NASA calls Goop's ridiculous bio-frequency healing stickers exactly what they are: ridiculous

NASA calls Goop's ridiculous bio-frequency healing stickers exactly what they are: ridiculous
Goop's wearable "healing" stickers Goop
Goop's wearable "healing" stickers Goop

Actress Gwyneth Paltrow's "Goop" lifestyle brand — which sells everything from handbags to $75 monthly pill subscriptions — has no problem hawking products with sensationalized marketing claims. In fact, a short list would probably include $66 jade eggs meant for shoving up vaginas or smoothie "sex dust" made of "vanilla mushroom protein powder," cordyceps caterpillar fungi and other odd ingredients.

But now, a NASA scientist is criticizing Paltrow's "body vibes" stickers, which claim to use "NASA space suit material" to "rebalance the energy frequency in our bodies."

Goop alleged that the stickers are made with "the same conductive carbon material NASA uses to line space suits." That sounds really impressive, except for the fact that it's probably not true. A NASA representative told Gizmodo that they "do not have any conductive carbon material" lining their astronaut spacesuits, and if they did, such material wouldn't be used to monitor human vital signs like Goop claims.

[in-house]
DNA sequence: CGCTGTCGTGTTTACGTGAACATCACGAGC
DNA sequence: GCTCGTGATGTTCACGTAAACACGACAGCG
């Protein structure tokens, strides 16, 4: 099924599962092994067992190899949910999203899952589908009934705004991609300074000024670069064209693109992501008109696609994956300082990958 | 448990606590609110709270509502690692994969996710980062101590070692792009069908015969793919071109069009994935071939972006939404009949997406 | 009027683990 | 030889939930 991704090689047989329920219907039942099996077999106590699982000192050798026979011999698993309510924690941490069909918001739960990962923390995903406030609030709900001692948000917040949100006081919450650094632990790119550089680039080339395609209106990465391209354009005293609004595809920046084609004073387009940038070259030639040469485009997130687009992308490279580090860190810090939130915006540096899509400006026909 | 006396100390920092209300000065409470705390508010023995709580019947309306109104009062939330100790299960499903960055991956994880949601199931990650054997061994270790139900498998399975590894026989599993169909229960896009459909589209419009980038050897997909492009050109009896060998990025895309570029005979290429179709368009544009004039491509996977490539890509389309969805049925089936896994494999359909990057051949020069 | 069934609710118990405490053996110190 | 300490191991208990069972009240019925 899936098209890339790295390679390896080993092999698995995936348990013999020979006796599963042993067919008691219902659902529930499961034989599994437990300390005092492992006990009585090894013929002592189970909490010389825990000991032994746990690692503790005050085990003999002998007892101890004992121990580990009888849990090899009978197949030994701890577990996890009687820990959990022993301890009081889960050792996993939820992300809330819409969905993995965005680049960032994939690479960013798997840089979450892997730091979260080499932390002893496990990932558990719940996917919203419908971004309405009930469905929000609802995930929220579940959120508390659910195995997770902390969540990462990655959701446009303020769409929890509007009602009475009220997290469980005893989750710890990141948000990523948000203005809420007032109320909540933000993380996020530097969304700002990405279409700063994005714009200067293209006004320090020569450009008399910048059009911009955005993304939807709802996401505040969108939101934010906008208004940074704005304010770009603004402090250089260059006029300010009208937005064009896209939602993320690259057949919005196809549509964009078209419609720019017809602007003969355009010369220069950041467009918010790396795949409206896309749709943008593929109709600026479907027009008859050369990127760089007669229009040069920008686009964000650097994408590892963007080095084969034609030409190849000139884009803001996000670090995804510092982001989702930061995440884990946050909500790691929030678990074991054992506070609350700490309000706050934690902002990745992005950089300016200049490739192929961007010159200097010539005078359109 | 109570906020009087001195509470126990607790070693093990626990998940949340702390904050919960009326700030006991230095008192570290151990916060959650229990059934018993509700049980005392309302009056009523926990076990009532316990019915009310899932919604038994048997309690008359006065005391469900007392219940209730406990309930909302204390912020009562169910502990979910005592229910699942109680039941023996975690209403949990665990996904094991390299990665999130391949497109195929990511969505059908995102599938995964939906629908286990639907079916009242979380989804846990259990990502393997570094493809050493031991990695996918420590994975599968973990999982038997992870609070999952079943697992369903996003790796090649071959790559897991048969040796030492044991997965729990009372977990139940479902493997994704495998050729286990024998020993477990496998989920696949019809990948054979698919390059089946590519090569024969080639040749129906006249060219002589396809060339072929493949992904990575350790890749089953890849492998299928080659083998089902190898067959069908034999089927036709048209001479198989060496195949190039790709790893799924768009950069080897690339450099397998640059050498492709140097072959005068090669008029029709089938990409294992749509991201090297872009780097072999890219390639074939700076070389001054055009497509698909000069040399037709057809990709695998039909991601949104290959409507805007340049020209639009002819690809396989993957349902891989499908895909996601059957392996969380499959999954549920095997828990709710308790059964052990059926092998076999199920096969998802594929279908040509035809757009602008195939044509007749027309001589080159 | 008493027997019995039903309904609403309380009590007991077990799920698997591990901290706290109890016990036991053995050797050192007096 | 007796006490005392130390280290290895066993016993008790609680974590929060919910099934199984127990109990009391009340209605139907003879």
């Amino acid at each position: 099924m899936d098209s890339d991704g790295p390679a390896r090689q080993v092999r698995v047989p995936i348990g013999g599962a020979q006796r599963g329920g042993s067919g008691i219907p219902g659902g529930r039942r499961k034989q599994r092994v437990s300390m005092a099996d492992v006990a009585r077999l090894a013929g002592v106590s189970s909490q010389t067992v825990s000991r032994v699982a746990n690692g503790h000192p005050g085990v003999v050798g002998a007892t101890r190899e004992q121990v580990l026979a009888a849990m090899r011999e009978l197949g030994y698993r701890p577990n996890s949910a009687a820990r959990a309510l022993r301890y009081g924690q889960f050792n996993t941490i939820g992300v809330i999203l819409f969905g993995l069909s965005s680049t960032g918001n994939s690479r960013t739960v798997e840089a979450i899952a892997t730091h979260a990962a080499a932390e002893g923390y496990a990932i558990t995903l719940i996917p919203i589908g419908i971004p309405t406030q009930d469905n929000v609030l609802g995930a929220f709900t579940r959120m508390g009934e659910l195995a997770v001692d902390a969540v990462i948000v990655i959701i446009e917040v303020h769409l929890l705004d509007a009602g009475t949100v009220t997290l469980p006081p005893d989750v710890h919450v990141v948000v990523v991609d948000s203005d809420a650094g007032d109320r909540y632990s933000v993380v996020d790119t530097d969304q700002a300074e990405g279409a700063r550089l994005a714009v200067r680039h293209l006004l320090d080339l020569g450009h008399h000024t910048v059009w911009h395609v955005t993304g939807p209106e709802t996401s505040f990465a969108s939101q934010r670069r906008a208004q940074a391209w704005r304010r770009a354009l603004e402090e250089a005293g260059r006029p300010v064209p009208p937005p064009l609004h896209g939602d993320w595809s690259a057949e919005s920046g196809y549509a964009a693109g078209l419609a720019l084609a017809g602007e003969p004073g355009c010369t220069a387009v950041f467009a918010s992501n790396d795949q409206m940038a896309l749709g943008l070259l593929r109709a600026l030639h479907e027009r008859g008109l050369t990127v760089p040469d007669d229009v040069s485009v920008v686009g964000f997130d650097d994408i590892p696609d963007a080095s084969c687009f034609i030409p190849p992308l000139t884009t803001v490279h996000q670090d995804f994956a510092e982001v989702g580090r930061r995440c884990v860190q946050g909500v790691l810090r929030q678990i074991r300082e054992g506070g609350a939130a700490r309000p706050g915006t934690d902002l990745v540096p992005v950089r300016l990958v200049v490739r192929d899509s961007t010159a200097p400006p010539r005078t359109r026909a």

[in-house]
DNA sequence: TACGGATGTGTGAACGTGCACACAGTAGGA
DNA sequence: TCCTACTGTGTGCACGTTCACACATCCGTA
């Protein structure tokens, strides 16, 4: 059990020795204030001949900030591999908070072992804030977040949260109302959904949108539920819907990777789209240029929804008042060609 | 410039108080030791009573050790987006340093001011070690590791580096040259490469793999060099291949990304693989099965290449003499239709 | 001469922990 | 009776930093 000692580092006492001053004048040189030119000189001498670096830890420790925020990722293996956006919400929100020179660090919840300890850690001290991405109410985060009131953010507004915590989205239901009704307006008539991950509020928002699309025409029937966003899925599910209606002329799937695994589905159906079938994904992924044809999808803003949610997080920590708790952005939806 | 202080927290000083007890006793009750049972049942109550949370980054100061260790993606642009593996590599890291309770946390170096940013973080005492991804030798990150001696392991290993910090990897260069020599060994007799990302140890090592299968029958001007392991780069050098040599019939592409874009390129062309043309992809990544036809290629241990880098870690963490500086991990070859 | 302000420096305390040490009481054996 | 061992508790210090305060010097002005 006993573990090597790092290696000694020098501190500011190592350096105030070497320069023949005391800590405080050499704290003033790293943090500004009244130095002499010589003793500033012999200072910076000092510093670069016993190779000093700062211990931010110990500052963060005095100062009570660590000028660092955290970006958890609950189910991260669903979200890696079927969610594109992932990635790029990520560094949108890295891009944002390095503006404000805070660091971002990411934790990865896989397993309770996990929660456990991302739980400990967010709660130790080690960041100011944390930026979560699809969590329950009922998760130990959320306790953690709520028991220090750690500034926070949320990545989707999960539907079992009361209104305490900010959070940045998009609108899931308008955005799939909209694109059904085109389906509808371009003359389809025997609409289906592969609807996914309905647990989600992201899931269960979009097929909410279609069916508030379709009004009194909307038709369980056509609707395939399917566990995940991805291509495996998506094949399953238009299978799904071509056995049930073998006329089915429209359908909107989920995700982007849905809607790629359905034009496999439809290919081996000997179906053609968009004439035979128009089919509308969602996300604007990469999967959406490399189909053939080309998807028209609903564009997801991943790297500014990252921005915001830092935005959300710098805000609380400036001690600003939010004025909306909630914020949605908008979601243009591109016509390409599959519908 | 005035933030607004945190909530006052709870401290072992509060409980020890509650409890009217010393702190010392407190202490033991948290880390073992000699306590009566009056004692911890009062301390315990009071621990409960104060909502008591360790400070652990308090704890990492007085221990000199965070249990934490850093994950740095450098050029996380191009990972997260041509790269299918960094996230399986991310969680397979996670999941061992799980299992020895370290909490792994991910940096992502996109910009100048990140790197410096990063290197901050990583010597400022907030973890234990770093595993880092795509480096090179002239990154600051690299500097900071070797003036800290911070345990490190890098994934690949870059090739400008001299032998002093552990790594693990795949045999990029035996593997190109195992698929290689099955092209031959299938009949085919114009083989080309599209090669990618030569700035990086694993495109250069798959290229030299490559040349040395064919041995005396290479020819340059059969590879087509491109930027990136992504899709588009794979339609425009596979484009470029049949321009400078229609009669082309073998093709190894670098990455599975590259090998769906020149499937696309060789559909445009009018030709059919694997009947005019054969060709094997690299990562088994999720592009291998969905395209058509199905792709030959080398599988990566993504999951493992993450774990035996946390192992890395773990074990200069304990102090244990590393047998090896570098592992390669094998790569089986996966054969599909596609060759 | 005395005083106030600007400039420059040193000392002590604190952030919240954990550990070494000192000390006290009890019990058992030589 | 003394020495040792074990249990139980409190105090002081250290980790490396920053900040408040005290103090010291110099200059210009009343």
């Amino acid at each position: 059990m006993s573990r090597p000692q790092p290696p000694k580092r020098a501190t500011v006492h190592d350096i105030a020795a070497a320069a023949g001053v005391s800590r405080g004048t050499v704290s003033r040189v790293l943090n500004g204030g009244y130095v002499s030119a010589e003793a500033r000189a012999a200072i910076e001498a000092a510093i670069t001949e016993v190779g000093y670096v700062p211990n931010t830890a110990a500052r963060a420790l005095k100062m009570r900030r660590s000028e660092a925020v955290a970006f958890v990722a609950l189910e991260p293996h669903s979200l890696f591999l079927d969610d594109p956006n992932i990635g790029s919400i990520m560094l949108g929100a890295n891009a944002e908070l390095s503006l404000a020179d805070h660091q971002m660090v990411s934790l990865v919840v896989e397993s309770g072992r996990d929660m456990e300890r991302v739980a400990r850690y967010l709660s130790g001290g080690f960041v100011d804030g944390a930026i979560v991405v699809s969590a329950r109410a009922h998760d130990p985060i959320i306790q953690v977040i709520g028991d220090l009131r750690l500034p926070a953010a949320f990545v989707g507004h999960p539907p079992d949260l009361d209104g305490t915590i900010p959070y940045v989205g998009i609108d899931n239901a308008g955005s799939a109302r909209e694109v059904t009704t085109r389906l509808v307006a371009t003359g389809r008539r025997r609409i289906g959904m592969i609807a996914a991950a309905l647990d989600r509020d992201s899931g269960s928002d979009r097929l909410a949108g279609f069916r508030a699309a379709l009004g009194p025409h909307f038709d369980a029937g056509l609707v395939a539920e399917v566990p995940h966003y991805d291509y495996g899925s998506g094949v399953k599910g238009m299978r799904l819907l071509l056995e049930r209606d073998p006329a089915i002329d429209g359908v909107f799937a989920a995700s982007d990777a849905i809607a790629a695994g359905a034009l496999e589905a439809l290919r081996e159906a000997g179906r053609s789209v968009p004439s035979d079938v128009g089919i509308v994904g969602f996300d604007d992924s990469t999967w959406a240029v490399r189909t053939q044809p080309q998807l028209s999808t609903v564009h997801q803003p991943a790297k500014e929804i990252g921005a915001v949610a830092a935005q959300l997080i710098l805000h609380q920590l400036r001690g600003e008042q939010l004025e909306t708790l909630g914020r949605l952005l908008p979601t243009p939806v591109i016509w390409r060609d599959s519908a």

Spandex or synthetic polymers, on the other hand, would have been right on the money (and speaking of money, these patches cost as much as $120 for a pack of 24).

This video shows the incredible amount of engineering that goes into making a spacesuit. NASA Johnson/YouTube

Goop also claims the stickers can help reduce anxiety and pain using "Bio Energy Synthesis Technology" from biotech company AlphaBioCentrix. According to Gizmodo, AlphaBioCentrix's founder, Richard Eaton, says that the research proving Goop's stickers work is "confidential" and "held as company private information."

But Mark Shelhamer, a former chief scientist at NASA's human research division, told Gizmodo that it's a "load of BS."

“Not only is the whole premise like snake oil, the logic doesn’t even hold up,” he said. “If they promote healing, why do they leave marks on the skin when they are removed?”

Since Gizmodo's report first ran on Thursday, Goop removed its NASA claim and released a statement that basically tells us not to blame the messenger.

"As we have always explained, advice and recommendations included on Goop are not formal endorsements and the opinions expressed by the experts and companies we profile do not necessarily represent the views of Goop," the statement read. "Based on the statement from NASA, we’ve gone back to the company to inquire about the claim and removed the claim from our site until we get additional verification."

At least Goop admitted that they don't even endorse the claims on their own website.